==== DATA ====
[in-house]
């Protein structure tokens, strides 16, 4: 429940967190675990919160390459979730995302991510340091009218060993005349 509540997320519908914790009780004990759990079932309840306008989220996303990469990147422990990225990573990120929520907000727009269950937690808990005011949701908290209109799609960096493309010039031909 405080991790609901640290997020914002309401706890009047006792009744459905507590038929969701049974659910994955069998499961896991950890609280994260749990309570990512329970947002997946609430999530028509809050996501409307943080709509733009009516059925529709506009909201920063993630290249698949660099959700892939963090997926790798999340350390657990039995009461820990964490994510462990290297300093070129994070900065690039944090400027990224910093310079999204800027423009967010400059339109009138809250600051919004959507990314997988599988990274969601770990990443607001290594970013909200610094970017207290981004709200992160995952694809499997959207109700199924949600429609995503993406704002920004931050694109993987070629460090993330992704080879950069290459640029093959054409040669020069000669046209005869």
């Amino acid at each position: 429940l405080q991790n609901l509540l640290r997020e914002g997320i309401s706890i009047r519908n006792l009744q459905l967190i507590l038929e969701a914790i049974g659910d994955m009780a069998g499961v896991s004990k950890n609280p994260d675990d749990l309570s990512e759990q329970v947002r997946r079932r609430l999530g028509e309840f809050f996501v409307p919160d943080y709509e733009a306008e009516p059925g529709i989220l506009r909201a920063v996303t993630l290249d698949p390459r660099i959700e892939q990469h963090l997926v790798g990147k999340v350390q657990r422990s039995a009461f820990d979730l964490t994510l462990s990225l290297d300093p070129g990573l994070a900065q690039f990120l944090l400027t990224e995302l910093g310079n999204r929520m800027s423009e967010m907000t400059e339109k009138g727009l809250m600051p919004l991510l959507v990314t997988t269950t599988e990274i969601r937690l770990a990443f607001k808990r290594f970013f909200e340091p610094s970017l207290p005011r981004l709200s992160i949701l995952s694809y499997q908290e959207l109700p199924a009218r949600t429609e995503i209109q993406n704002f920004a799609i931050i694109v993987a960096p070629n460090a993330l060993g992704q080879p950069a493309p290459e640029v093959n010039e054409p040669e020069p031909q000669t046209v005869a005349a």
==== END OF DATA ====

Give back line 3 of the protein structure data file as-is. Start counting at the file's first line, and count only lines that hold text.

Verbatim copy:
């Amino acid at each position: 429940l405080q991790n609901l509540l640290r997020e914002g997320i309401s706890i009047r519908n006792l009744q459905l967190i507590l038929e969701a914790i049974g659910d994955m009780a069998g499961v896991s004990k950890n609280p994260d675990d749990l309570s990512e759990q329970v947002r997946r079932r609430l999530g028509e309840f809050f996501v409307p919160d943080y709509e733009a306008e009516p059925g529709i989220l506009r909201a920063v996303t993630l290249d698949p390459r660099i959700e892939q990469h963090l997926v790798g990147k999340v350390q657990r422990s039995a009461f820990d979730l964490t994510l462990s990225l290297d300093p070129g990573l994070a900065q690039f990120l944090l400027t990224e995302l910093g310079n999204r929520m800027s423009e967010m907000t400059e339109k009138g727009l809250m600051p919004l991510l959507v990314t997988t269950t599988e990274i969601r937690l770990a990443f607001k808990r290594f970013f909200e340091p610094s970017l207290p005011r981004l709200s992160i949701l995952s694809y499997q908290e959207l109700p199924a009218r949600t429609e995503i209109q993406n704002f920004a799609i931050i694109v993987a960096p070629n460090a993330l060993g992704q080879p950069a493309p290459e640029v093959n010039e054409p040669e020069p031909q000669t046209v005869a005349a």